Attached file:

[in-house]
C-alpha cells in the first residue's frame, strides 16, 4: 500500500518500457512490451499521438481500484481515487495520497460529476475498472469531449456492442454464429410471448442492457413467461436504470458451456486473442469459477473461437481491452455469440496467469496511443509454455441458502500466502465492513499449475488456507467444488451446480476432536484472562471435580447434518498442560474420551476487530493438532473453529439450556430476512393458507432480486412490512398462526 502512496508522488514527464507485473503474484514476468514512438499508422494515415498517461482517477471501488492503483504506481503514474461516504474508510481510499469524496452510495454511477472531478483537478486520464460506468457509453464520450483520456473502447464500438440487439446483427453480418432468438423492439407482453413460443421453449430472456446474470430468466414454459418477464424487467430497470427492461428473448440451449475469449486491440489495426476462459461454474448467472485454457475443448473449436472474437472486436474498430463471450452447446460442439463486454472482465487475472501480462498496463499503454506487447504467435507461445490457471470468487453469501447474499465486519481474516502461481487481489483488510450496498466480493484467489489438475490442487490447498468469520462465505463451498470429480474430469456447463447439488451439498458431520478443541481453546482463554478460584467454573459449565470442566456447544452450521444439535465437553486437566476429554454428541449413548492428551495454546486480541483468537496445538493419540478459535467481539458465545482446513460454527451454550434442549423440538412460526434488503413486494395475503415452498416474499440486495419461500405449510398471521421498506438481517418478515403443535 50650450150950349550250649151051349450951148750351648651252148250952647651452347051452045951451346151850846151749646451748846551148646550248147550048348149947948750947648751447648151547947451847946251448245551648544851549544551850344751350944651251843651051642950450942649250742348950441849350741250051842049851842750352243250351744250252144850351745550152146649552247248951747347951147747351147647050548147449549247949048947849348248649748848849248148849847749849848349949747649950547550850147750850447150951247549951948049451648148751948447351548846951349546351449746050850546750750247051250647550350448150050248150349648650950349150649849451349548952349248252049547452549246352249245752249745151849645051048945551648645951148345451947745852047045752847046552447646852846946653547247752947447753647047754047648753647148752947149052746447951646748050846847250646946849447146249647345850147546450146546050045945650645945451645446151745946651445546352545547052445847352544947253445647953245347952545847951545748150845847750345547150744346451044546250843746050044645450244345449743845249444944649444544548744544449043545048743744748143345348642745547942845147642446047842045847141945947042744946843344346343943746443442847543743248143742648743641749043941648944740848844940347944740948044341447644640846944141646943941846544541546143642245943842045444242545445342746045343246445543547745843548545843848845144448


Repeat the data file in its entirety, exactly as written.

[in-house]
C-alpha cells in the first residue's frame, strides 16, 4: 500500500518500457512490451499521438481500484481515487495520497460529476475498472469531449456492442454464429410471448442492457413467461436504470458451456486473442469459477473461437481491452455469440496467469496511443509454455441458502500466502465492513499449475488456507467444488451446480476432536484472562471435580447434518498442560474420551476487530493438532473453529439450556430476512393458507432480486412490512398462526 502512496508522488514527464507485473503474484514476468514512438499508422494515415498517461482517477471501488492503483504506481503514474461516504474508510481510499469524496452510495454511477472531478483537478486520464460506468457509453464520450483520456473502447464500438440487439446483427453480418432468438423492439407482453413460443421453449430472456446474470430468466414454459418477464424487467430497470427492461428473448440451449475469449486491440489495426476462459461454474448467472485454457475443448473449436472474437472486436474498430463471450452447446460442439463486454472482465487475472501480462498496463499503454506487447504467435507461445490457471470468487453469501447474499465486519481474516502461481487481489483488510450496498466480493484467489489438475490442487490447498468469520462465505463451498470429480474430469456447463447439488451439498458431520478443541481453546482463554478460584467454573459449565470442566456447544452450521444439535465437553486437566476429554454428541449413548492428551495454546486480541483468537496445538493419540478459535467481539458465545482446513460454527451454550434442549423440538412460526434488503413486494395475503415452498416474499440486495419461500405449510398471521421498506438481517418478515403443535 50650450150950349550250649151051349450951148750351648651252148250952647651452347051452045951451346151850846151749646451748846551148646550248147550048348149947948750947648751447648151547947451847946251448245551648544851549544551850344751350944651251843651051642950450942649250742348950441849350741250051842049851842750352243250351744250252144850351745550152146649552247248951747347951147747351147647050548147449549247949048947849348248649748848849248148849847749849848349949747649950547550850147750850447150951247549951948049451648148751948447351548846951349546351449746050850546750750247051250647550350448150050248150349648650950349150649849451349548952349248252049547452549246352249245752249745151849645051048945551648645951148345451947745852047045752847046552447646852846946653547247752947447753647047754047648753647148752947149052746447951646748050846847250646946849447146249647345850147546450146546050045945650645945451645446151745946651445546352545547052445847352544947253445647953245347952545847951545748150845847750345547150744346451044546250843746050044645450244345449743845249444944649444544548744544449043545048743744748143345348642745547942845147642446047842045847141945947042744946843344346343943746443442847543743248143742648743641749043941648944740848844940347944740948044341447644640846944141646943941846544541546143642245943842045444242545445342746045343246445543547745843548545843848845144448